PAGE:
Dr. Kriesel's primary interests here are in translational and clinical reseach. His esearch projects involve the genetics of human cold sores, possible microbial triggers of multiple sclerosis, and strategies for the treatment of herpes simplex virus infections including vaccination and novel pharmaceuticals. He has authored 44 original scientific papers and book chapters, has 2 U.S. patents, several active research awards, and many completed research awards.

Dr. Kriesel's clinical responsibilities include infectious disease consultations at the VA and University Hospitals, internal medicine attending at the Salt Lake VA Hospital, HIV clinic at the University Hospital and the Utah State Prison, and clinical attending at the Salt Lake City STD Clinic. He participates in the education of nurses, dentists, graduate students, medical students, internal medicine residents, and infectious disease fellows.

Research Statement

Viral Trigger of MS:

Objectives: This is an exploratory (R21) application that uses advanced sequencing technology for the discovery of viruses in the brains of patients who died with primary progressive multiple sclerosis (PPMS).

Research Design: This is a retrospective study that utilizes frozen brain tissue from subjects with PPMS, other neurologic disease (OND), and normal controls. Deep sequencing of these specimens will be performed in the sequencing core laboratory at the Huntsman Cancer Institute on the University of Utah campus. Advanced informatics (metagenomics) will be used to compare millions of sequences from each group. The University of Utah Health Sciences IRB (UU-IRB #00028658) has reviewed the project and determined that the project uses only tissues from deceased, not living, subjects and is, therefore, exempt from review and oversight under NIH guidelines.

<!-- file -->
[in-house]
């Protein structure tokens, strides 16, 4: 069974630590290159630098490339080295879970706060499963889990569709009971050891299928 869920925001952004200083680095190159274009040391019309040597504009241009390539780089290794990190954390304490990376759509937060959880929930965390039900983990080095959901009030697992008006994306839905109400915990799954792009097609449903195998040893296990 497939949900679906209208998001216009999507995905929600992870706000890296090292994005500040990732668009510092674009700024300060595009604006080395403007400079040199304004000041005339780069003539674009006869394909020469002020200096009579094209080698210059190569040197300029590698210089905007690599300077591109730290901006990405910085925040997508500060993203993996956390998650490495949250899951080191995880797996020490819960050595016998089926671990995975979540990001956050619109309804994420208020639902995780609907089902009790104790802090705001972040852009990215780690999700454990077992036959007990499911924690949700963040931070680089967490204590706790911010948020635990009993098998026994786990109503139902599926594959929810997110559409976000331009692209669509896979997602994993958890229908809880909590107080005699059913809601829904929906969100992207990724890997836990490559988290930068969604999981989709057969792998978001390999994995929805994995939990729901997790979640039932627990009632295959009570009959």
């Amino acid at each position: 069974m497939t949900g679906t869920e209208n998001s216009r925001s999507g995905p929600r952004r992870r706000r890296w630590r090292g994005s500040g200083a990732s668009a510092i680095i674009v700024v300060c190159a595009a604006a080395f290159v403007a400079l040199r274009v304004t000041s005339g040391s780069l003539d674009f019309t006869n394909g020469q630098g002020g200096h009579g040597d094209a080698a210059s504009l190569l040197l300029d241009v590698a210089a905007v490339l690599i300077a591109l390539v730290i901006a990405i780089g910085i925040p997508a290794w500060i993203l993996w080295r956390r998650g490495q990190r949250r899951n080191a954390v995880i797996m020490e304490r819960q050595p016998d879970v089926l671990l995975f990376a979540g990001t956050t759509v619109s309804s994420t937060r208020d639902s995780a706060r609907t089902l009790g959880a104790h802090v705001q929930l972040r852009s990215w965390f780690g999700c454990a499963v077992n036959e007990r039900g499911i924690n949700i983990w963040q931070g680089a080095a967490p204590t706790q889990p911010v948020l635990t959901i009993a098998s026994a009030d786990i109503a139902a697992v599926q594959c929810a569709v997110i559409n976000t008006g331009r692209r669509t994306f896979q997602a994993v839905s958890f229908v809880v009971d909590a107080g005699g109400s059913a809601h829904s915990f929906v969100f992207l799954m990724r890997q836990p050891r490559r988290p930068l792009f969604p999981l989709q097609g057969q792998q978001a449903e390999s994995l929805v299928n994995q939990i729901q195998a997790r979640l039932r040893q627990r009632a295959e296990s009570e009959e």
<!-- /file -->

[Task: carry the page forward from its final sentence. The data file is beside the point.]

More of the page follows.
Methodology: The first specific aim will evaluate the presence, quantity, and assembly of virus-like sequences in brain specimens from primary progressive MS patients compared with control brain specimens. It is proposed that 15 PPMS frozen brain specimens will be extracted, evaluated, and sequenced using the techniques described. These sequences will be compared with the sets of control brain specimens, 15 each, from pathologically proven normal and OND controls. Differences in the presence and quantity of plausibly viral sequences between the MS and the two sets of control specimens will be examined using methods described below. The second aim of the project is to interrogate additional MS samples for the presence of candidate viruses using PCR. Additional samples will be interrogated for presence of the existing candidate virus, GBV-C, and any other candidate viruses that emerge from the proposed deep sequencing. This will be accomplished using the sequencing data to design primers and amplify any additional candidates that may emerge from the sequencing efforts in Aim 1. These PCR techniques will be applied to the 45 PPMS and control specimens sequenced in Aim 1. Additional cerebrospinal fluid (CSF), frozen brain specimens, and fixed paraffinized brain specimens from deceased, deidentified subjects will be collected for analysis.

Findings: The project is set to begin in the fall of 2011 so there are no new findings to report.